There are many different versions of the phrase “the more I learn, the less I know” out there. This phrase is attributed to many brilliant minds, which is not surprising because this paradox resonates with so many people. One of the most important realizations a leader can have is discovering that there is always more to learn.
This paradox always reminds me of its inverse, the Dunning-Kruger effect, which is a cognitive bias where the less knowledgeable someone is about a topic, the more confident they are in their knowledge of that topic (i.e. the less I know, the more I think I know). While this is potentially concerning, imagine if we were all walking around with high levels of overconfidence and no desire to learn anything new. The bias eventually corrects itself. As people learn more about a topic, and realize how little they actually know, their confidence drops and they are (hopefully) motivated to learn more.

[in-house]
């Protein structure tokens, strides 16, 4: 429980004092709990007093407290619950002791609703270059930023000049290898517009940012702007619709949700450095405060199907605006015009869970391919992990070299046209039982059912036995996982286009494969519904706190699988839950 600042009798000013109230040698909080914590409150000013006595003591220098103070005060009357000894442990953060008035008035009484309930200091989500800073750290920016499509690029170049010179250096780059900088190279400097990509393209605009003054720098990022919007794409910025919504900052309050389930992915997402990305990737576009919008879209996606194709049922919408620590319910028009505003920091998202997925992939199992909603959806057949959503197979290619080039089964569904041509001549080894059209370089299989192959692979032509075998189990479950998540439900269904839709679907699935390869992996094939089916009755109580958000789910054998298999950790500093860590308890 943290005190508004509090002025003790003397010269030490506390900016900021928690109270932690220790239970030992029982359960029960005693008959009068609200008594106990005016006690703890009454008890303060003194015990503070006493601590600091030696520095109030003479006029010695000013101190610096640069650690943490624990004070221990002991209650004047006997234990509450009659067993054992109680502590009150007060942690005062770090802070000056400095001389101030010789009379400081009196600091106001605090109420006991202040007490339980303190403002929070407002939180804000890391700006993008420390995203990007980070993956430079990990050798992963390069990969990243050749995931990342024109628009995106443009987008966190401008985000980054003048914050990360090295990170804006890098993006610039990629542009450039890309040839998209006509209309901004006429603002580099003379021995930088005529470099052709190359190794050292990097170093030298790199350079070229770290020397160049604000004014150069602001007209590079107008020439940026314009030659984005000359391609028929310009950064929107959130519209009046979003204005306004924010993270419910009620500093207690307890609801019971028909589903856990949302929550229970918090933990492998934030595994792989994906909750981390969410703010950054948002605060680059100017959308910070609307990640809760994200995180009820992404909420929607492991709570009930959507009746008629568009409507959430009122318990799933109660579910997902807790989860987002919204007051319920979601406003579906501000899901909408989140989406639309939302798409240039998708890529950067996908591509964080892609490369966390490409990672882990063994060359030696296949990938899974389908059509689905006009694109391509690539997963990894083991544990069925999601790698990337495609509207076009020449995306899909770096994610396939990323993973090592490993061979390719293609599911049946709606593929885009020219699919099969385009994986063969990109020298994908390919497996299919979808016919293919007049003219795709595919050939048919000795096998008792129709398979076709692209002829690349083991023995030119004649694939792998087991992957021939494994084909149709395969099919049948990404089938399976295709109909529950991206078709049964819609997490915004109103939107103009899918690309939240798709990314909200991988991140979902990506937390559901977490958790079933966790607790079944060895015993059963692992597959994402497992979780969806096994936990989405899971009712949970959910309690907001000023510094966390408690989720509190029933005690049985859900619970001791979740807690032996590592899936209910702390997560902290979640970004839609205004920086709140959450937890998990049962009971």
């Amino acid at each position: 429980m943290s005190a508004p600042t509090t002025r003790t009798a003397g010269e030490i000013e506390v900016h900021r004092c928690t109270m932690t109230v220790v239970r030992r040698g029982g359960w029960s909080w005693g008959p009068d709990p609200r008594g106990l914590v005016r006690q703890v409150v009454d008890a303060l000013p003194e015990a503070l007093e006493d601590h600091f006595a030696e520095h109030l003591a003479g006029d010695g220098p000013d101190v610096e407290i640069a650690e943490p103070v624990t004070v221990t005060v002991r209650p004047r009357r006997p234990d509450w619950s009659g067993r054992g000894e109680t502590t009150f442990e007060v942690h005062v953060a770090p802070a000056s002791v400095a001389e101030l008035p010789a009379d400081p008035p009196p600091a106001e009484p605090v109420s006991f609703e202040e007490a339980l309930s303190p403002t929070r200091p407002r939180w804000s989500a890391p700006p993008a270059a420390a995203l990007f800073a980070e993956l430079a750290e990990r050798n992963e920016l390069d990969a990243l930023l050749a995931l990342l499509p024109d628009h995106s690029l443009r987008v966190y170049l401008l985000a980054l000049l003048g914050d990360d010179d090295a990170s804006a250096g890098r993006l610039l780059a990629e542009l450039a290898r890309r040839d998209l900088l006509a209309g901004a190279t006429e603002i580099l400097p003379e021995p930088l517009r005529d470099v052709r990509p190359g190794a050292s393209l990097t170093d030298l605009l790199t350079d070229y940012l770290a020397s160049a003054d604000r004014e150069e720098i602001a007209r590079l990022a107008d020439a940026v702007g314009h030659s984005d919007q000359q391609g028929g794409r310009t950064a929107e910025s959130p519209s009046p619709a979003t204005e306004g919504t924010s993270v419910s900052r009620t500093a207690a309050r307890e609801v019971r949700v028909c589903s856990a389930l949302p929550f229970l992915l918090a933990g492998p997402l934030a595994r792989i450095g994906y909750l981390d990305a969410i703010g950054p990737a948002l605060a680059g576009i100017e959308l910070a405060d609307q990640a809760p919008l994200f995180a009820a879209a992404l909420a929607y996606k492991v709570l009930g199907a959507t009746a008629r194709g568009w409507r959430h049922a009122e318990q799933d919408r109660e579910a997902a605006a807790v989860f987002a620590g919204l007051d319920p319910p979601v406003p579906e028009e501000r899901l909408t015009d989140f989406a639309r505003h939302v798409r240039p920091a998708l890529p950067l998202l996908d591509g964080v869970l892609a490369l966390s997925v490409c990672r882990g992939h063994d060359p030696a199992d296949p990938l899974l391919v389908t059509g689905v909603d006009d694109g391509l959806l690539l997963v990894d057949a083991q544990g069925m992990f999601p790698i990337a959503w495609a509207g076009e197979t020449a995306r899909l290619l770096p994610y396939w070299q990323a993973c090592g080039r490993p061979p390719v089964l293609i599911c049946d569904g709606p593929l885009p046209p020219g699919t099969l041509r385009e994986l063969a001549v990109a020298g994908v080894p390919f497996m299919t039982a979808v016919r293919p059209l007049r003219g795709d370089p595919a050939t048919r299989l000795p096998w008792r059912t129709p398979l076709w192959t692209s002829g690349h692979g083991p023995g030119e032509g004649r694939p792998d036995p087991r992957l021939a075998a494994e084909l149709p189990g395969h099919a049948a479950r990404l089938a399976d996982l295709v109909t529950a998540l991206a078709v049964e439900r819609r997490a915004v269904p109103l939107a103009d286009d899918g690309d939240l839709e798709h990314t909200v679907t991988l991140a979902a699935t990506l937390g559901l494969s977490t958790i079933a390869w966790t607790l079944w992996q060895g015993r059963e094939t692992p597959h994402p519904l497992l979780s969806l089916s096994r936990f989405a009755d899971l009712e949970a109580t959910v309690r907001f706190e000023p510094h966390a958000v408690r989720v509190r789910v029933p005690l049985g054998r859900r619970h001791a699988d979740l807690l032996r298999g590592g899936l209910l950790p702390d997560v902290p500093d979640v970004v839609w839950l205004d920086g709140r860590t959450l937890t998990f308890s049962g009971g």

We have all encountered leaders who could use a little less confidence and a little more motivation to build their knowledge in different areas. In fact, our research shows that successful leaders continue to learn and adapt to meet the requirements of new roles and responsibilities. The ability to adapt depends greatly on an openness to learning, growing and developing their own potential. MRG recently conducted a study to explore the behaviors associated with demonstrating that tendency to learn and seek growth. Find out which other leadership behaviors relate to conveying an orientation toward learning and growth by reading the full report.